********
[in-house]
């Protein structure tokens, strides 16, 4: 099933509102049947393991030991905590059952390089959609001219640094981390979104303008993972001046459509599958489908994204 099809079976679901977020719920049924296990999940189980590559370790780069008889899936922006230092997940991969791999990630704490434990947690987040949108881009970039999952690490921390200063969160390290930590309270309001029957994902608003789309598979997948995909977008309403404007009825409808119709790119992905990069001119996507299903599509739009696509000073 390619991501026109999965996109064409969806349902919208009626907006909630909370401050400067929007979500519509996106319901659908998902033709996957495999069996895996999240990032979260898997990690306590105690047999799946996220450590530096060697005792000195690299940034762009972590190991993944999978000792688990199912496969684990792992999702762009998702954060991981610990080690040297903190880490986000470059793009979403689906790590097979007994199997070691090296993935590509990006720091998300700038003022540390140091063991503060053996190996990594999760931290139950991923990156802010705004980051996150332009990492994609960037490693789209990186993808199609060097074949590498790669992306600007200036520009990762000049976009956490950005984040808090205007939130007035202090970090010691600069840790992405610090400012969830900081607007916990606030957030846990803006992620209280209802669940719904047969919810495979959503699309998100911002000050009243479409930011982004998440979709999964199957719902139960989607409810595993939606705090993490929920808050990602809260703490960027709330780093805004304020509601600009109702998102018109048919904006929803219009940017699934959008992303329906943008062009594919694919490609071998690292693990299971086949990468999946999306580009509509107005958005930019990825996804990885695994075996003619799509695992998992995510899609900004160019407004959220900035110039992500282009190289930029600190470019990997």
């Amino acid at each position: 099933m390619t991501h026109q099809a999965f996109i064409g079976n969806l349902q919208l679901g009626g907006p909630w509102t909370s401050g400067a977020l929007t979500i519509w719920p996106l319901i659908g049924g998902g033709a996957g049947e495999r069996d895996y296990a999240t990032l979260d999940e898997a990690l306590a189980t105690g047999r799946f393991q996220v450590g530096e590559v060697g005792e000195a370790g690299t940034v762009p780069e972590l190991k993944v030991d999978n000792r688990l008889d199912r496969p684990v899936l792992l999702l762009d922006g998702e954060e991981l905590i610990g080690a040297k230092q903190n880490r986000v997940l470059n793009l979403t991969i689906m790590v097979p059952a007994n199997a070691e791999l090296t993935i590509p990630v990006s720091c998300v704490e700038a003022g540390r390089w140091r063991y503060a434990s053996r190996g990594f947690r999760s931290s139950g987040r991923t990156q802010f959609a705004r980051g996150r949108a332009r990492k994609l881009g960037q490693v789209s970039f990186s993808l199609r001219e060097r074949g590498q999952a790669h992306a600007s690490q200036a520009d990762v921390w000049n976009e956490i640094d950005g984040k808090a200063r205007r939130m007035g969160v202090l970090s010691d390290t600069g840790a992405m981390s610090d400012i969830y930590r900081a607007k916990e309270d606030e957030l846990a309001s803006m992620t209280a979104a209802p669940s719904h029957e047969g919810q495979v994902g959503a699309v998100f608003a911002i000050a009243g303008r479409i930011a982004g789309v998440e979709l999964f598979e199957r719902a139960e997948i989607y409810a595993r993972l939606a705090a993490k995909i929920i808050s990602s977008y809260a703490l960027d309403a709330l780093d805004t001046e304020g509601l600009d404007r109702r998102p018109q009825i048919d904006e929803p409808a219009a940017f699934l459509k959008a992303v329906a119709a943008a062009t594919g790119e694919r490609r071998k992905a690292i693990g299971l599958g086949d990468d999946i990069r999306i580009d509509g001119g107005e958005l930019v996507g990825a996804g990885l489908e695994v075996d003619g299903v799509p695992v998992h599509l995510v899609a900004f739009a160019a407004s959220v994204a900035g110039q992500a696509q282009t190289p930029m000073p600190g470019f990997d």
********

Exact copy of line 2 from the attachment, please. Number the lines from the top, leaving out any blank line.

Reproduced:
């Protein structure tokens, strides 16, 4: 099933509102049947393991030991905590059952390089959609001219640094981390979104303008993972001046459509599958489908994204 099809079976679901977020719920049924296990999940189980590559370790780069008889899936922006230092997940991969791999990630704490434990947690987040949108881009970039999952690490921390200063969160390290930590309270309001029957994902608003789309598979997948995909977008309403404007009825409808119709790119992905990069001119996507299903599509739009696509000073 390619991501026109999965996109064409969806349902919208009626907006909630909370401050400067929007979500519509996106319901659908998902033709996957495999069996895996999240990032979260898997990690306590105690047999799946996220450590530096060697005792000195690299940034762009972590190991993944999978000792688990199912496969684990792992999702762009998702954060991981610990080690040297903190880490986000470059793009979403689906790590097979007994199997070691090296993935590509990006720091998300700038003022540390140091063991503060053996190996990594999760931290139950991923990156802010705004980051996150332009990492994609960037490693789209990186993808199609060097074949590498790669992306600007200036520009990762000049976009956490950005984040808090205007939130007035202090970090010691600069840790992405610090400012969830900081607007916990606030957030846990803006992620209280209802669940719904047969919810495979959503699309998100911002000050009243479409930011982004998440979709999964199957719902139960989607409810595993939606705090993490929920808050990602809260703490960027709330780093805004304020509601600009109702998102018109048919904006929803219009940017699934959008992303329906943008062009594919694919490609071998690292693990299971086949990468999946999306580009509509107005958005930019990825996804990885695994075996003619799509695992998992995510899609900004160019407004959220900035110039992500282009190289930029600190470019990997």